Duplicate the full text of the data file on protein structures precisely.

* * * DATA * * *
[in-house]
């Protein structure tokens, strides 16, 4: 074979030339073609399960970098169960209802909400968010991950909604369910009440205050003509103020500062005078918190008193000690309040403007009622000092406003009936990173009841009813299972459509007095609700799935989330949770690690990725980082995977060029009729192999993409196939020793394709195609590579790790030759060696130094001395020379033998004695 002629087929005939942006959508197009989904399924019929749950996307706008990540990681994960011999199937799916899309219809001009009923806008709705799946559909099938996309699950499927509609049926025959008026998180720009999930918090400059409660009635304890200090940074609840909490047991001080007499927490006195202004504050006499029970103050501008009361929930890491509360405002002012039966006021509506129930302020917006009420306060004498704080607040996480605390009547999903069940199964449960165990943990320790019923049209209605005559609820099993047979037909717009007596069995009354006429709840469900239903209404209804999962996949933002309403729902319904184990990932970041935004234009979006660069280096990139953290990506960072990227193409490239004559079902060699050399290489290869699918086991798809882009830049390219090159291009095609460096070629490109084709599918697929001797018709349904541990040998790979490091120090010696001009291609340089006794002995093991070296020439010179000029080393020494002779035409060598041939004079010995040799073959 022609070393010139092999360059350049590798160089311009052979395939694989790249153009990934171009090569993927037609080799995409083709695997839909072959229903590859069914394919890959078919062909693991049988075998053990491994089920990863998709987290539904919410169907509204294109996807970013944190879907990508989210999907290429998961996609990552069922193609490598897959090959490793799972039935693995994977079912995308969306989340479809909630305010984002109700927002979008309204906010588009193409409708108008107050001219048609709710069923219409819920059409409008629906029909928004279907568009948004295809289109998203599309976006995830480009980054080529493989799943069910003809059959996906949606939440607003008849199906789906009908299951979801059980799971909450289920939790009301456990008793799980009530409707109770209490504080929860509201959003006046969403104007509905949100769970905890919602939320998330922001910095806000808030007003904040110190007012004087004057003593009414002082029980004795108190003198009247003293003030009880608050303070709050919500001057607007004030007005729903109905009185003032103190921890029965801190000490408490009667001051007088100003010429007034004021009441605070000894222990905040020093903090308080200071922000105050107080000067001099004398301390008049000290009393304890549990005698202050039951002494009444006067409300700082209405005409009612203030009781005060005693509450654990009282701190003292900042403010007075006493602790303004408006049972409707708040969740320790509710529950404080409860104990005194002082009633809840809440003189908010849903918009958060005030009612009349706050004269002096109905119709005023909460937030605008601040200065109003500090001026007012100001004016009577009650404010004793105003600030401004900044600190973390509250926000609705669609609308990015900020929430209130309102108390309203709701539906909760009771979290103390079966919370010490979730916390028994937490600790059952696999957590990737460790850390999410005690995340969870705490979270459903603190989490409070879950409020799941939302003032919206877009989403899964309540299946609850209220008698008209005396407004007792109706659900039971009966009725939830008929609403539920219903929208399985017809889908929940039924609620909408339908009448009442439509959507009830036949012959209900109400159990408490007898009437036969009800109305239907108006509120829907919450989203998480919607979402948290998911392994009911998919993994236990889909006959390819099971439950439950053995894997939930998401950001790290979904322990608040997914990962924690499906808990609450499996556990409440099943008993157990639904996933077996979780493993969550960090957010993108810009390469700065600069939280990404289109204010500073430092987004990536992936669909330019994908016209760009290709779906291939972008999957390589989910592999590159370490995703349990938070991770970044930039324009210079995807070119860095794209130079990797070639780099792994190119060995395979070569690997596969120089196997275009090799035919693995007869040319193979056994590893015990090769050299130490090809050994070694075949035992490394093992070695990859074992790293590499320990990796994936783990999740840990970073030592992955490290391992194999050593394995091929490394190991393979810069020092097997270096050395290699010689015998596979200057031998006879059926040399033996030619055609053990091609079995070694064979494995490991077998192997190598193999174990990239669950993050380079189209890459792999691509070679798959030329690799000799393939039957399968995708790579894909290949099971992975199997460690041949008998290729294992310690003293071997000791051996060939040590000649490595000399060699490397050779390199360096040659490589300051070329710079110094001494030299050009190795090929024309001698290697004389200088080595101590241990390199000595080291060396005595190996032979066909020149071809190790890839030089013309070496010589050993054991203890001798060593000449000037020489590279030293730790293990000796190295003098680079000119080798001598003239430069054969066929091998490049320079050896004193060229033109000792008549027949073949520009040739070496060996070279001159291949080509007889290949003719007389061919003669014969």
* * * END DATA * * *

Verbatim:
[in-house]
């Protein structure tokens, strides 16, 4: 074979030339073609399960970098169960209802909400968010991950909604369910009440205050003509103020500062005078918190008193000690309040403007009622000092406003009936990173009841009813299972459509007095609700799935989330949770690690990725980082995977060029009729192999993409196939020793394709195609590579790790030759060696130094001395020379033998004695 002629087929005939942006959508197009989904399924019929749950996307706008990540990681994960011999199937799916899309219809001009009923806008709705799946559909099938996309699950499927509609049926025959008026998180720009999930918090400059409660009635304890200090940074609840909490047991001080007499927490006195202004504050006499029970103050501008009361929930890491509360405002002012039966006021509506129930302020917006009420306060004498704080607040996480605390009547999903069940199964449960165990943990320790019923049209209605005559609820099993047979037909717009007596069995009354006429709840469900239903209404209804999962996949933002309403729902319904184990990932970041935004234009979006660069280096990139953290990506960072990227193409490239004559079902060699050399290489290869699918086991798809882009830049390219090159291009095609460096070629490109084709599918697929001797018709349904541990040998790979490091120090010696001009291609340089006794002995093991070296020439010179000029080393020494002779035409060598041939004079010995040799073959 022609070393010139092999360059350049590798160089311009052979395939694989790249153009990934171009090569993927037609080799995409083709695997839909072959229903590859069914394919890959078919062909693991049988075998053990491994089920990863998709987290539904919410169907509204294109996807970013944190879907990508989210999907290429998961996609990552069922193609490598897959090959490793799972039935693995994977079912995308969306989340479809909630305010984002109700927002979008309204906010588009193409409708108008107050001219048609709710069923219409819920059409409008629906029909928004279907568009948004295809289109998203599309976006995830480009980054080529493989799943069910003809059959996906949606939440607003008849199906789906009908299951979801059980799971909450289920939790009301456990008793799980009530409707109770209490504080929860509201959003006046969403104007509905949100769970905890919602939320998330922001910095806000808030007003904040110190007012004087004057003593009414002082029980004795108190003198009247003293003030009880608050303070709050919500001057607007004030007005729903109905009185003032103190921890029965801190000490408490009667001051007088100003010429007034004021009441605070000894222990905040020093903090308080200071922000105050107080000067001099004398301390008049000290009393304890549990005698202050039951002494009444006067409300700082209405005409009612203030009781005060005693509450654990009282701190003292900042403010007075006493602790303004408006049972409707708040969740320790509710529950404080409860104990005194002082009633809840809440003189908010849903918009958060005030009612009349706050004269002096109905119709005023909460937030605008601040200065109003500090001026007012100001004016009577009650404010004793105003600030401004900044600190973390509250926000609705669609609308990015900020929430209130309102108390309203709701539906909760009771979290103390079966919370010490979730916390028994937490600790059952696999957590990737460790850390999410005690995340969870705490979270459903603190989490409070879950409020799941939302003032919206877009989403899964309540299946609850209220008698008209005396407004007792109706659900039971009966009725939830008929609403539920219903929208399985017809889908929940039924609620909408339908009448009442439509959507009830036949012959209900109400159990408490007898009437036969009800109305239907108006509120829907919450989203998480919607979402948290998911392994009911998919993994236990889909006959390819099971439950439950053995894997939930998401950001790290979904322990608040997914990962924690499906808990609450499996556990409440099943008993157990639904996933077996979780493993969550960090957010993108810009390469700065600069939280990404289109204010500073430092987004990536992936669909330019994908016209760009290709779906291939972008999957390589989910592999590159370490995703349990938070991770970044930039324009210079995807070119860095794209130079990797070639780099792994190119060995395979070569690997596969120089196997275009090799035919693995007869040319193979056994590893015990090769050299130490090809050994070694075949035992490394093992070695990859074992790293590499320990990796994936783990999740840990970073030592992955490290391992194999050593394995091929490394190991393979810069020092097997270096050395290699010689015998596979200057031998006879059926040399033996030619055609053990091609079995070694064979494995490991077998192997190598193999174990990239669950993050380079189209890459792999691509070679798959030329690799000799393939039957399968995708790579894909290949099971992975199997460690041949008998290729294992310690003293071997000791051996060939040590000649490595000399060699490397050779390199360096040659490589300051070329710079110094001494030299050009190795090929024309001698290697004389200088080595101590241990390199000595080291060396005595190996032979066909020149071809190790890839030089013309070496010589050993054991203890001798060593000449000037020489590279030293730790293990000796190295003098680079000119080798001598003239430069054969066929091998490049320079050896004193060229033109000792008549027949073949520009040739070496060996070279001159291949080509007889290949003719007389061919003669014969």